Her mother, 73, said Friday her daughter's killing "really devastated my entire family. When they kill someone it's not just that person who suffers but the entire family. We are still recovering. Her sisters and brother still don't want to talk about it. It was too hard on them."

Rodriguez, a retired banker and insurance agent, said "I still live in Oakland and I have pictures of Ameenah all over my house. I still have the electric blanket I bought for her for Christmas. That was all she wanted for Christmas."

She said she kept her daughter's ashes for 22 years because "I wanted her close to me" before finally scattering them in the Bay after praying.

Rodriguez said she did not cry over her daughter's death for two years because "if I was to cry, I would never top crying." What caused her to cry for the first time, she said, was when she was driving by Lake Merritt and saw a girl about to cross the street "who looked exactly like Ameenah and that's when I cried."

What she remembers most about her daughter is "her kindness, her lovingness. She was a wonderful giving person. A free spirit. She would give the clothes off her back to relatives." She still recalls how her daughter would use her paycheck from a part-time job she had at Prescott Elementary School to take her family out to dinner on payday.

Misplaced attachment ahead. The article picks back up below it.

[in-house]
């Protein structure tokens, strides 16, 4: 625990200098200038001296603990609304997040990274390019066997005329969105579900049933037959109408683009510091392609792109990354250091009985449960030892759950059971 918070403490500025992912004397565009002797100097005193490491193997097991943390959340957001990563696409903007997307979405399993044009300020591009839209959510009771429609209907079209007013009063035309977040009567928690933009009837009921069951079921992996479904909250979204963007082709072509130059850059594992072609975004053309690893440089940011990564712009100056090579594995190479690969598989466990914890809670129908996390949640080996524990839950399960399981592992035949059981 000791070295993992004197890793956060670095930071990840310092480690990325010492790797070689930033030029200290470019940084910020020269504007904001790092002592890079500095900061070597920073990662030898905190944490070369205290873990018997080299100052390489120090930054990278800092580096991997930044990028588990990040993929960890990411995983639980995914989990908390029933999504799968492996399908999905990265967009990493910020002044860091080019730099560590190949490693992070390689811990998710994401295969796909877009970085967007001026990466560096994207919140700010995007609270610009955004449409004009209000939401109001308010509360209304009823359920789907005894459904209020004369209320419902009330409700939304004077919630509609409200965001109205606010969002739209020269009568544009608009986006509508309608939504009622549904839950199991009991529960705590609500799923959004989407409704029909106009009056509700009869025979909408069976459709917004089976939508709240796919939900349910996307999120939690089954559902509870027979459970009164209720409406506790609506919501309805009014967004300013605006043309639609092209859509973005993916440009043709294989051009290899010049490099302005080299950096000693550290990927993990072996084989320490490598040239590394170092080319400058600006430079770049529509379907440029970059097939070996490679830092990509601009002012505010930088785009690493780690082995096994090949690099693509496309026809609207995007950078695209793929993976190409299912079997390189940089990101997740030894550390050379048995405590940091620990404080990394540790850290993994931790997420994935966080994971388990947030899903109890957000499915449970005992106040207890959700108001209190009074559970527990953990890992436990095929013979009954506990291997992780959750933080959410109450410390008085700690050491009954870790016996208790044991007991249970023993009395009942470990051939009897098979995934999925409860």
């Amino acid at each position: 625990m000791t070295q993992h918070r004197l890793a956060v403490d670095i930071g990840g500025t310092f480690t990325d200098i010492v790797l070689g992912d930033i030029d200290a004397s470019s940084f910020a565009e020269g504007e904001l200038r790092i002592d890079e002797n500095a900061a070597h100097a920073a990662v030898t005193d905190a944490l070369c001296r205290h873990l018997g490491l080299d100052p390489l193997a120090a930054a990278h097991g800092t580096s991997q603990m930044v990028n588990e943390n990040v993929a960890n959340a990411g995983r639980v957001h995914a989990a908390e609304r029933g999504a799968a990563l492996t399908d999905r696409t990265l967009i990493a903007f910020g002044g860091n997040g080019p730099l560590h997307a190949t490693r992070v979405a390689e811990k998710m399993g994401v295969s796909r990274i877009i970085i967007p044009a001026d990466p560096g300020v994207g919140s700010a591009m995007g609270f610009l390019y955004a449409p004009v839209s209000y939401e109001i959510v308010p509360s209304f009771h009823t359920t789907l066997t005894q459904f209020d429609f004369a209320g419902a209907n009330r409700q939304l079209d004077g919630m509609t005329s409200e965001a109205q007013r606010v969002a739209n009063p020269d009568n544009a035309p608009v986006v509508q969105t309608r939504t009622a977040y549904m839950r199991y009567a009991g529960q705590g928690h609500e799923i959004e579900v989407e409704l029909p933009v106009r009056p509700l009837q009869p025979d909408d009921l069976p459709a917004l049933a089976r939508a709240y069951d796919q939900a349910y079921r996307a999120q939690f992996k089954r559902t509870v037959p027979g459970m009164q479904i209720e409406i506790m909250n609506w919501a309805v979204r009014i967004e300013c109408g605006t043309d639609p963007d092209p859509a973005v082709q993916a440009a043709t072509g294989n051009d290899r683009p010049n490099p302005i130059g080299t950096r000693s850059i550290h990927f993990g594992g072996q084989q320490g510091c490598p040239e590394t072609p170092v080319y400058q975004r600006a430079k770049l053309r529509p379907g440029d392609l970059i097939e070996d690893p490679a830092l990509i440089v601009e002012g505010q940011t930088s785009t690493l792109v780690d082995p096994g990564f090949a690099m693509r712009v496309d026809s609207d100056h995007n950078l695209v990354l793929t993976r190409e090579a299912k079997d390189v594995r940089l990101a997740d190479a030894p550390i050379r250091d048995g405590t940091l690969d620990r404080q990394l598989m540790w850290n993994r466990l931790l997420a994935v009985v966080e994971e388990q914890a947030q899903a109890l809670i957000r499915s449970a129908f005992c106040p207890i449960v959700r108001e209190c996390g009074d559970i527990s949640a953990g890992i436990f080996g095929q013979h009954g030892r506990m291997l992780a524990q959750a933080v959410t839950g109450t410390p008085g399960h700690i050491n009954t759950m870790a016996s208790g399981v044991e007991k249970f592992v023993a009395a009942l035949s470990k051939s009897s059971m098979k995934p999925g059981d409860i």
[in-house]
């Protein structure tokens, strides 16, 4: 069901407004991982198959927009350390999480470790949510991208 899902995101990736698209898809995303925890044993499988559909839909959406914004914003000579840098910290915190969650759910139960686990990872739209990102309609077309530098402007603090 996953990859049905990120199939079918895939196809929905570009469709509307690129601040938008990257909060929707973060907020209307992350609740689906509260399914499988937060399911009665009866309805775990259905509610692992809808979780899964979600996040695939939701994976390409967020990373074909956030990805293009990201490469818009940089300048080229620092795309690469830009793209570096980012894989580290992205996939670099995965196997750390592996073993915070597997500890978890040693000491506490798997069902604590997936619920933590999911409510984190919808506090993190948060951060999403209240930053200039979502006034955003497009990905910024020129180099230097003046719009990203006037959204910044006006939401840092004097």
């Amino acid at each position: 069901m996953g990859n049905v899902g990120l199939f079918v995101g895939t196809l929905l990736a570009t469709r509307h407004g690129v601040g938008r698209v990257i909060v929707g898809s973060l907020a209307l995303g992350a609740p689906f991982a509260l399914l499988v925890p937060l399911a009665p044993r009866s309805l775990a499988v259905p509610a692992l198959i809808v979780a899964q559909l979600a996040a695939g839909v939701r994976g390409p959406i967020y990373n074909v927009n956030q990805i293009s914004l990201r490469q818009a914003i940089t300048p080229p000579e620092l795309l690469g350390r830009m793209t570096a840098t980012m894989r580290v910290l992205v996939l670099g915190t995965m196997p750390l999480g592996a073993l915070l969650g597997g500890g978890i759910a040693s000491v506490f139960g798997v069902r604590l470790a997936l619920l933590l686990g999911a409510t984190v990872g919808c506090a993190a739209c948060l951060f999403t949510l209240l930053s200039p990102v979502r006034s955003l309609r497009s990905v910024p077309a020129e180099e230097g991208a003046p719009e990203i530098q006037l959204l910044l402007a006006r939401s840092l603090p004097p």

She said to this day people who knew her daughter "still come up and talk to me about her. They still remember her."

The killing is one of the oldest cold case homicides solved by Oakland police. Homicide Officer Phong Tran, who has been investigating cold cases since 2018, began looking into the case last year after meeting with Rodriguez.

There was DNA evidence that had been recovered from Ameenah's body but there had been no links to anyone found when it was originally tested.

Alameda County District Attorney Nancy O'Malley said in a news release Friday that Collins was matched to the killing after Nevada authorities uploaded his DNA profile to the national database in 2019.

She said Oakland police and the FBI, which assisted in the investigation, "never gave up solving this tragic killing. The young victim's family has had to endure decades of grief and we hope that this this prosecution will provide at least a sense of closure and relief that justice will be served"

The FBI assisted as part of the FBI's Cold Case Initiative in Oakland, O'Malley said, in which federal resources such as forensic lab services are dedicated to help Oakland police and the district attorney's office "to bring justice to families who have suffered the ultimate loss."

After the DNA match last year and more investigation, including the jail house interview, the case was submitted to O'Malley's office and charges were filed.

Rodriguez said she is sorry it took so long to find her daughter's killer "but I'm glad they did finally catch him. I have no animosity or fear of him but I am glad he is in jail and can't hurt anybody else's child. Nothing is going to bring Ameenah back but I just want to make sure he gets what he deserves."